In the cool-climate winegrowing region of Champagne, the tradition of blending sparkling wines across multiple vintages developed as a way to mitigate the risk of unpredictable harvests and deliver a consistent wine. But with great risk comes great reward, and today Dom Pérignon remains a house dedicated solely to vintage Champagnes. “Each vintage of Dom Pérignon brings something new and unique, and that is an idea I love,” says Dennis Kelly, master sommelier. “Only by passing on the reliable consistency of non-vintage blends are you able to deliver excitement, to realize the potential to make something truly extraordinary,” he adds.
For cellar master Richard Geoffroy, each harvest represents a challenge and an opportunity, as he aims to reveal the best of the vintage through the lens of the legendary Dom Pérignon house style. In some years, when quality is lacking, there can be no Dom Pérignon. This is high-stakes winemaking. “Vintage Champagne is about being free enough to go for it, to take the risks,” says Geoffroy. “When you are exclusively vintage like Dom Pérignon, it is a different state of mind, more like a sport that requires readiness, always ready to go for the gold.”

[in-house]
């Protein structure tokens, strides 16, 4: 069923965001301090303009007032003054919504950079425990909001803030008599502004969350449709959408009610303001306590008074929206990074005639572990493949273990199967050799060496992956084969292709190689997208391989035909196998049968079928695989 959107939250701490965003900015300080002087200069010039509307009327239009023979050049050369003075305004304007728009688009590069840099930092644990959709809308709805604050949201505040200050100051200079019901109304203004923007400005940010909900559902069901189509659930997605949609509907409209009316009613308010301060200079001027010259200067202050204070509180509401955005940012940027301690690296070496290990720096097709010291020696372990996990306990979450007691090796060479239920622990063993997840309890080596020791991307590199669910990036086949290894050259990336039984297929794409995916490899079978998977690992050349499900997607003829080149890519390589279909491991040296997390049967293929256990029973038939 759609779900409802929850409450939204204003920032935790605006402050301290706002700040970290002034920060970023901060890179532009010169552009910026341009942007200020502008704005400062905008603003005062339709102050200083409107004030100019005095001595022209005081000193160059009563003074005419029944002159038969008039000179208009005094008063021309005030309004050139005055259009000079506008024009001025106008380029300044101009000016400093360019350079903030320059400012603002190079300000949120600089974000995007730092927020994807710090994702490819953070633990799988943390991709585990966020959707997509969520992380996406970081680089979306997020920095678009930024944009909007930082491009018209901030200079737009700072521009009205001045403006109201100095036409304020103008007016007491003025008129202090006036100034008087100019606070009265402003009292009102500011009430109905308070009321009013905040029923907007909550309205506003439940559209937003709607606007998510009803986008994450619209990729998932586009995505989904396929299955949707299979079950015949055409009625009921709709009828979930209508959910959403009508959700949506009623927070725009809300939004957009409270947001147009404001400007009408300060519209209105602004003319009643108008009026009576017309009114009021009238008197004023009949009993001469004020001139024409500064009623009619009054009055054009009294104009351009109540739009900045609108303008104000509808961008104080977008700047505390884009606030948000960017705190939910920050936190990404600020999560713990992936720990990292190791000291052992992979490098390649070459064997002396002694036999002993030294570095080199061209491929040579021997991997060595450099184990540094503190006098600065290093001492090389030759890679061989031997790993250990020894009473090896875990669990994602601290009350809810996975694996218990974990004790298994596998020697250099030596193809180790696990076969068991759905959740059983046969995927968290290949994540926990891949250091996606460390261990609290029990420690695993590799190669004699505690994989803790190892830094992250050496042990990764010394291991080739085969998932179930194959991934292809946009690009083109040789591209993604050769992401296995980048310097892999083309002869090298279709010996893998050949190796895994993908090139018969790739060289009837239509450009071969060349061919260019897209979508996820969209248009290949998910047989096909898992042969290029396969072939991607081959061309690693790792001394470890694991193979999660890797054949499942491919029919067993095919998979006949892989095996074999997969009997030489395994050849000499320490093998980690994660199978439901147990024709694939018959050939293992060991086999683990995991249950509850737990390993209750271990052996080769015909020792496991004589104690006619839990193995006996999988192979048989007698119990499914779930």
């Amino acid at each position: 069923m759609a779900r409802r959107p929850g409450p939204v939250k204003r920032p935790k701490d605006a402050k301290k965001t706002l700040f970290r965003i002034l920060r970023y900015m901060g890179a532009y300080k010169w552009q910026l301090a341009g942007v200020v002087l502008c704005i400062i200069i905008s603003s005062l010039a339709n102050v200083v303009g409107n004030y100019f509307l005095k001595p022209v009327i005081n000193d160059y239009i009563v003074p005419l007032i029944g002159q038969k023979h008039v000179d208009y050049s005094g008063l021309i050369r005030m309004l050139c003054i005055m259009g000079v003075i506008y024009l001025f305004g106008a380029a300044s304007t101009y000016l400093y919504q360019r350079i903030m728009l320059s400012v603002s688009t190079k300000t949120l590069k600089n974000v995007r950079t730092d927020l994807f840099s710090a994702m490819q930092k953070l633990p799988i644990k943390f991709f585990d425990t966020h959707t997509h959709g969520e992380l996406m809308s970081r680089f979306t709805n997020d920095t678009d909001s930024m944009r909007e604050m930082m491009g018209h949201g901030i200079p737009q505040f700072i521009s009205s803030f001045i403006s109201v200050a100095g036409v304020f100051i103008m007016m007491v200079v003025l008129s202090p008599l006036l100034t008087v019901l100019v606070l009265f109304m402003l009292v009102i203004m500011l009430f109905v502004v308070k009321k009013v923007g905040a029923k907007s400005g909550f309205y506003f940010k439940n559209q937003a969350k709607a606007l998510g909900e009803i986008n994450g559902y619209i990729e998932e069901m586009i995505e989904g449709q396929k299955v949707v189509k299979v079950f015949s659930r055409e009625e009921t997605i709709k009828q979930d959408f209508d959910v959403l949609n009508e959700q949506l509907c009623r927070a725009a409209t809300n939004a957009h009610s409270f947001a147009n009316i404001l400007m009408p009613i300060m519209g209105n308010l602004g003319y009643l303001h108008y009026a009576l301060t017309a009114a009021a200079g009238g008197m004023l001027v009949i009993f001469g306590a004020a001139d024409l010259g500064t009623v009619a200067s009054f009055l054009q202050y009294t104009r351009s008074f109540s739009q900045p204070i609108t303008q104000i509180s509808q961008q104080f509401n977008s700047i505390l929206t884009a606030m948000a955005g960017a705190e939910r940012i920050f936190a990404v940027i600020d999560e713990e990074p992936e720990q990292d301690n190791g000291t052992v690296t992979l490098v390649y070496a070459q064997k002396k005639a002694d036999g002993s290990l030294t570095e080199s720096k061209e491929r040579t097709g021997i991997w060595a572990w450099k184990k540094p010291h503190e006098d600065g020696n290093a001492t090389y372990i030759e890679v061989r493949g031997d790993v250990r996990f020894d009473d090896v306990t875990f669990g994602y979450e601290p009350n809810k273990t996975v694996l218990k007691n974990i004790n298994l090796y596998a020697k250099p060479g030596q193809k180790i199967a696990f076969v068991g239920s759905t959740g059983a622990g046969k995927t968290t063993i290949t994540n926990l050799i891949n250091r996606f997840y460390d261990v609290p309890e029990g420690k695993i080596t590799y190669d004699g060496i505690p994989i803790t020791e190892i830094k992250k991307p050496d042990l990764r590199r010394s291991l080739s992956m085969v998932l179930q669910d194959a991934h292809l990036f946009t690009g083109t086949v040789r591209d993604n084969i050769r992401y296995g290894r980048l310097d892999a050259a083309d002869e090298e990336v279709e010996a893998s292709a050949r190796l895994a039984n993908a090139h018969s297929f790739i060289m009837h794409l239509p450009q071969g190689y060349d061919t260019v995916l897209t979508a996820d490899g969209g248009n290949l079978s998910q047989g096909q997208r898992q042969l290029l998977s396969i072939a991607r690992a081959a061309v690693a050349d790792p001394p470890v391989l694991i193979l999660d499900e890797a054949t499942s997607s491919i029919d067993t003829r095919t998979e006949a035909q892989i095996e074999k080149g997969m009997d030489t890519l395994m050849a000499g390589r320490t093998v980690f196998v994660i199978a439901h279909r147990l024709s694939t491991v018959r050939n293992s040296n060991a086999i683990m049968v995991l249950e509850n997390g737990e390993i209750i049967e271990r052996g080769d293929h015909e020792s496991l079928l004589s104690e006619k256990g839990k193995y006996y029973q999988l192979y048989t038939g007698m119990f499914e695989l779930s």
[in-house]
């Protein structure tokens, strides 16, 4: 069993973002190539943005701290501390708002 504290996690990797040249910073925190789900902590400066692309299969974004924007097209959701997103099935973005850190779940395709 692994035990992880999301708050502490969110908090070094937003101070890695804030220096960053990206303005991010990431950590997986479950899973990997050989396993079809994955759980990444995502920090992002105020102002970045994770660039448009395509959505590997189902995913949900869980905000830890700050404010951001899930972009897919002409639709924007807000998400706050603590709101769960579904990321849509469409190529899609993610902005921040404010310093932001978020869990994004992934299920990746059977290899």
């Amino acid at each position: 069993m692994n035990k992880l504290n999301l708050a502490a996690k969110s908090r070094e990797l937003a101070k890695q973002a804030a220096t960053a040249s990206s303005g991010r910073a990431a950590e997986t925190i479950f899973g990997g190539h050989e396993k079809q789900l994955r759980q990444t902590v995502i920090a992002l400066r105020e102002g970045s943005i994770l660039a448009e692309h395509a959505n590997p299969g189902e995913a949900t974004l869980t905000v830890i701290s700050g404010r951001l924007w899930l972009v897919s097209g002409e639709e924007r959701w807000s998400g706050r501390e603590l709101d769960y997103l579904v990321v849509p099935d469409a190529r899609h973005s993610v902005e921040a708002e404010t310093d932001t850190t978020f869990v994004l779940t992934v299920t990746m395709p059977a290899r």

THE SECRETS OF SUCCESS
While other houses also make vintage Champagne, it usually accounts for a small percentage of their total production. Dom Pérignon makes 100 percent vintage wines. “Basically, we are always pushing the envelope of ripeness and of the vintage. In the recent releases, you can see that each vintage is very distinctive, with both the qualities of the vintage and the style of the house moving forward in tandem. Dom Pérignon is a balancing act,” explains Geoffroy.
Another hallmark of Dom Pérignon is extended aging on the lees, typically nine or 10 years before release, and even longer for Dom Pérignon rosé wines. “A long yeast maturation brings extra intensity and mouthfeel to the wines, a key characteristic,” says Geoffroy. Select wines are held back much longer, as much as 30 to 40 years in the case of the coveted “P3” releases. “One of the finest Champagnes I ever tasted was a Dom Pérignon 1975. At almost 40 years old, it was fresh and vibrant, with complexity and elegance, showing nutty notes, toast and blonde coffee,” waxes Kelly, who first moved to Napa Valley to work at Martini House before heading to The French Laundry in 2005, where he is now head sommelier. These are precisely the kinds of moments that Geoffroy wants to bring to more wine lovers. “Dom Pérignon is about not limiting ourselves in any way, so that we can be a witness to all of those glorious vintages,” he says.